Exports and Imports
India’s exports are influenced largely by the trends in the world output. Petroleum products which constituted 20 per cent of India’s exports may come down in value terms at least in the coming few years. India is a heavy net importer of oil and therefore the impact of reduction in oil prices taking exports and imports together will be favourable. Besides improving the competitiveness of our exports, new markets must be explored. The direction of trade must shift towards countries, which are growing faster. Maintaining price stability is also a key to ensuring our competitiveness.
India’s imports will rise as the economy grows faster. But there are some products, which have shown an extraordinary increase and they need to be watched. There has been a steady increase in the import of petroleum products. Thanks to the recent reduction in oil price, this may be a less of an area of concern for the next few years. But the reduction in oil price may not be permanent. In a few years from now, supply and demand will find a new equilibrium and there can be an increase in price.
The desire for gold is part of the psyche of the Indian society. It takes time to bring about attitudinal changes. However, the sudden increase in the import of gold is also attributable to high inflation in India and inadequate return on financial assets as compared with gold holding. The present customs duty on gold is reasonable. As inflation comes down, one can see a reduction in the import of gold.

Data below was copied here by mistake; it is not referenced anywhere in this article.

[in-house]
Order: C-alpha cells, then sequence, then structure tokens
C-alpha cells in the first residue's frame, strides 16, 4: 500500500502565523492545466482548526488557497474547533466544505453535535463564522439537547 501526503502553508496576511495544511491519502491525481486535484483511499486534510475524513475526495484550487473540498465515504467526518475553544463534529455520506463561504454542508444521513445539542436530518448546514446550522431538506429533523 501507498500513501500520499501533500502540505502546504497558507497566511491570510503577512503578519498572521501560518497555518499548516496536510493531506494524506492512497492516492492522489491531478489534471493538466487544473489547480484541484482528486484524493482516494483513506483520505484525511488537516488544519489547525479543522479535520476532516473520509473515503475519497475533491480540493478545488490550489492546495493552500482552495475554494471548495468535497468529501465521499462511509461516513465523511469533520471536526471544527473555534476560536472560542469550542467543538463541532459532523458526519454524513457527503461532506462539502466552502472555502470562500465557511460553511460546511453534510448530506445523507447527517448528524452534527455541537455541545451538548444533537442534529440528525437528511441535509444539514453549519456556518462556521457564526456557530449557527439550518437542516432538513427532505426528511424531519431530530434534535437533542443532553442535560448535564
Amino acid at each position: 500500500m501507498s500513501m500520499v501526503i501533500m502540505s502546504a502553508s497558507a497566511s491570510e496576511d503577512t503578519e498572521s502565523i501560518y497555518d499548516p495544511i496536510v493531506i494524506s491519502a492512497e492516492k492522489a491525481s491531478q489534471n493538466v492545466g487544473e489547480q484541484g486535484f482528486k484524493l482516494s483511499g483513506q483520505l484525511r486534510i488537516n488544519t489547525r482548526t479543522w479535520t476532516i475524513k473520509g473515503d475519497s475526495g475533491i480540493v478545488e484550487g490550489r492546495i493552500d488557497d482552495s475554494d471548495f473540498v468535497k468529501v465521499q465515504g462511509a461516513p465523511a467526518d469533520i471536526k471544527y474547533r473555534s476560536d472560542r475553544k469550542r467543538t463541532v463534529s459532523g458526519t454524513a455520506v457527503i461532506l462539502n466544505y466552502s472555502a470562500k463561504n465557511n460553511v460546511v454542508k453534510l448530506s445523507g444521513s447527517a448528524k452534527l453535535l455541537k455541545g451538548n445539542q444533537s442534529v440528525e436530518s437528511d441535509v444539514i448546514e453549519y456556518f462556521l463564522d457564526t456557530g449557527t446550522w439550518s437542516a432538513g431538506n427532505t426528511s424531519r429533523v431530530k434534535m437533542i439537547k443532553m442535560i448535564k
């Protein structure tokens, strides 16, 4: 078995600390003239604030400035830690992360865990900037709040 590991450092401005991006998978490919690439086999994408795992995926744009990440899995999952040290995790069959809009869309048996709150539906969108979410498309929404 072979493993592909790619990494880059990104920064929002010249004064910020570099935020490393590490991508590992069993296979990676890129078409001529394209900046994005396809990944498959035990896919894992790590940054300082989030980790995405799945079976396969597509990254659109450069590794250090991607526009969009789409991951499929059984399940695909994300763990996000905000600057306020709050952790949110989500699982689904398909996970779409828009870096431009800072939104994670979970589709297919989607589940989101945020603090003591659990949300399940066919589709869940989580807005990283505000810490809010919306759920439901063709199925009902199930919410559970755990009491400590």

A strong domestic base for the production of electronic goods needs to be created because the demand for such goods will increase as income increases.
The other two products in relation to which one sees a very rapid increase in imports are coal and electronic goods. The value of coal imports has steadily increased from an extremely low level of $1 billion in 2000-01 to $16 billion in 2013-14. The domestic production of coal over the last several years has not kept pace with the increase in demand. A serious effort is needed to ensure that domestic coal production keeps increasing at an appropriate level. With the extensive use of electronic goods including mobile phones, the imports of electronic goods have increased from $3.5 billion in 2000-01 to $31 billion in 2013-14. A strong domestic base for the production of electronic goods needs to be created because the demand for such goods will increase as income increases.
In the context of the need to promote exports and to maintain a low level of current account deficit, what should be the appropriate policy towards exchange rate management? For more than a decade now, developed countries have not intervened in the foreign exchange market. They let the markets determine the exchange rate. However, developing countries do not follow this practice. They do intervene and some of them try hard to maintain an undervalued currency. The stated policy of the Reserve Bank of India (RBI) is that it has no specific target and that it intervenes only to reduce volatility. This is only partially true. For example, in 2007-08 when there was a huge inflow of capital, to prevent appreciation, the RBI entered the market and bought dollars. This was responsible for the sharp increase in reserves.